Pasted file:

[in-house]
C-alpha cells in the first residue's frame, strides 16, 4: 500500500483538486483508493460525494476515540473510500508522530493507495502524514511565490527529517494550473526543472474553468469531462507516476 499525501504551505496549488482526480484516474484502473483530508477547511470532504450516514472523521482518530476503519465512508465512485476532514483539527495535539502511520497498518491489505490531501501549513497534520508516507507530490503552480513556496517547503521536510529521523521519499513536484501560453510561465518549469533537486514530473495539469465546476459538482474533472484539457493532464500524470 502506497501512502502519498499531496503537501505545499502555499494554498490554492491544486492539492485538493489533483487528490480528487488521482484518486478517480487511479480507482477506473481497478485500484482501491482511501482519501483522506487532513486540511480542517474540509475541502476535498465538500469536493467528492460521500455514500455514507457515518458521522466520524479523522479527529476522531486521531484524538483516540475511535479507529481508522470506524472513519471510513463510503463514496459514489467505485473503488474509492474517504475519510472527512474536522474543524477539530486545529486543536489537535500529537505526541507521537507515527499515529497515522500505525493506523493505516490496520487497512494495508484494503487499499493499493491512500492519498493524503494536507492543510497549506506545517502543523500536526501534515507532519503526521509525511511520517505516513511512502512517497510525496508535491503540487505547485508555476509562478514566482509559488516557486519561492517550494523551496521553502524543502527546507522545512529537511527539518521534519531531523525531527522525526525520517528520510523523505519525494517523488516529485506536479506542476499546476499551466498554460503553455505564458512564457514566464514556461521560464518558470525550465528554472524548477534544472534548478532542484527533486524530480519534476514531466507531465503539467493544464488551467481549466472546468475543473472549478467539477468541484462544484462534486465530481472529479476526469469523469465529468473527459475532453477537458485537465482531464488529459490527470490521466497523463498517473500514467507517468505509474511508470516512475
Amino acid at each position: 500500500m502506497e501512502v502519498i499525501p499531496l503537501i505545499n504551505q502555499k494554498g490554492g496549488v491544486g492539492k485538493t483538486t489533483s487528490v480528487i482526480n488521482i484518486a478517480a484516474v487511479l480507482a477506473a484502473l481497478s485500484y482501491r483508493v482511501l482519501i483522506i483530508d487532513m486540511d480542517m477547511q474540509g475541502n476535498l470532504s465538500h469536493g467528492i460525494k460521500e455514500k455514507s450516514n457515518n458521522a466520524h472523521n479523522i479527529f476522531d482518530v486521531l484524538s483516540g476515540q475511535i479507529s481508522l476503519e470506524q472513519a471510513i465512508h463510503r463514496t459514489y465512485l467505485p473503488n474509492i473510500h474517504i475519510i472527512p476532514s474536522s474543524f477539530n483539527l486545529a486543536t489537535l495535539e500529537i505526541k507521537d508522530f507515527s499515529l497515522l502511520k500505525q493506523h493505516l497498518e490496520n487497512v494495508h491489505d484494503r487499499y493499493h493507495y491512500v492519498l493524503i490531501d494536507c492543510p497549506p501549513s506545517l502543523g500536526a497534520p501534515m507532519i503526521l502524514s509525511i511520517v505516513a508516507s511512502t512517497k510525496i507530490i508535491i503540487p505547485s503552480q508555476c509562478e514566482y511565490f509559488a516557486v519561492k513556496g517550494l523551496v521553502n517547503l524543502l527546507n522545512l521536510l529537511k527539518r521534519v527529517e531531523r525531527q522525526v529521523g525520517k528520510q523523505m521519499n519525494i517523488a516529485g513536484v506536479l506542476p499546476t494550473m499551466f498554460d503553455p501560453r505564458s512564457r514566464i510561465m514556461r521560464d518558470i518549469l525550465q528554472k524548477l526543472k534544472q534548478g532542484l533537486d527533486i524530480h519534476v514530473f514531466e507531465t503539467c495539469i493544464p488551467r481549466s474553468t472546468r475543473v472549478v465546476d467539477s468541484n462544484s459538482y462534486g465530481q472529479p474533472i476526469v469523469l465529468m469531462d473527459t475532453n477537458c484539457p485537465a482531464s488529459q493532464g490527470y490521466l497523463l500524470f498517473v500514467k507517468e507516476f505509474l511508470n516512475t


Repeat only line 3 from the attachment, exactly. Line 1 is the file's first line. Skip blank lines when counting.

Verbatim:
Amino acid at each position: 500500500m502506497e501512502v502519498i499525501p499531496l503537501i505545499n504551505q502555499k494554498g490554492g496549488v491544486g492539492k485538493t483538486t489533483s487528490v480528487i482526480n488521482i484518486a478517480a484516474v487511479l480507482a477506473a484502473l481497478s485500484y482501491r483508493v482511501l482519501i483522506i483530508d487532513m486540511d480542517m477547511q474540509g475541502n476535498l470532504s465538500h469536493g467528492i460525494k460521500e455514500k455514507s450516514n457515518n458521522a466520524h472523521n479523522i479527529f476522531d482518530v486521531l484524538s483516540g476515540q475511535i479507529s481508522l476503519e470506524q472513519a471510513i465512508h463510503r463514496t459514489y465512485l467505485p473503488n474509492i473510500h474517504i475519510i472527512p476532514s474536522s474543524f477539530n483539527l486545529a486543536t489537535l495535539e500529537i505526541k507521537d508522530f507515527s499515529l497515522l502511520k500505525q493506523h493505516l497498518e490496520n487497512v494495508h491489505d484494503r487499499y493499493h493507495y491512500v492519498l493524503i490531501d494536507c492543510p497549506p501549513s506545517l502543523g500536526a497534520p501534515m507532519i503526521l502524514s509525511i511520517v505516513a508516507s511512502t512517497k510525496i507530490i508535491i503540487p505547485s503552480q508555476c509562478e514566482y511565490f509559488a516557486v519561492k513556496g517550494l523551496v521553502n517547503l524543502l527546507n522545512l521536510l529537511k527539518r521534519v527529517e531531523r525531527q522525526v529521523g525520517k528520510q523523505m521519499n519525494i517523488a516529485g513536484v506536479l506542476p499546476t494550473m499551466f498554460d503553455p501560453r505564458s512564457r514566464i510561465m514556461r521560464d518558470i518549469l525550465q528554472k524548477l526543472k534544472q534548478g532542484l533537486d527533486i524530480h519534476v514530473f514531466e507531465t503539467c495539469i493544464p488551467r481549466s474553468t472546468r475543473v472549478v465546476d467539477s468541484n462544484s459538482y462534486g465530481q472529479p474533472i476526469v469523469l465529468m469531462d473527459t475532453n477537458c484539457p485537465a482531464s488529459q493532464g490527470y490521466l497523463l500524470f498517473v500514467k507517468e507516476f505509474l511508470n516512475t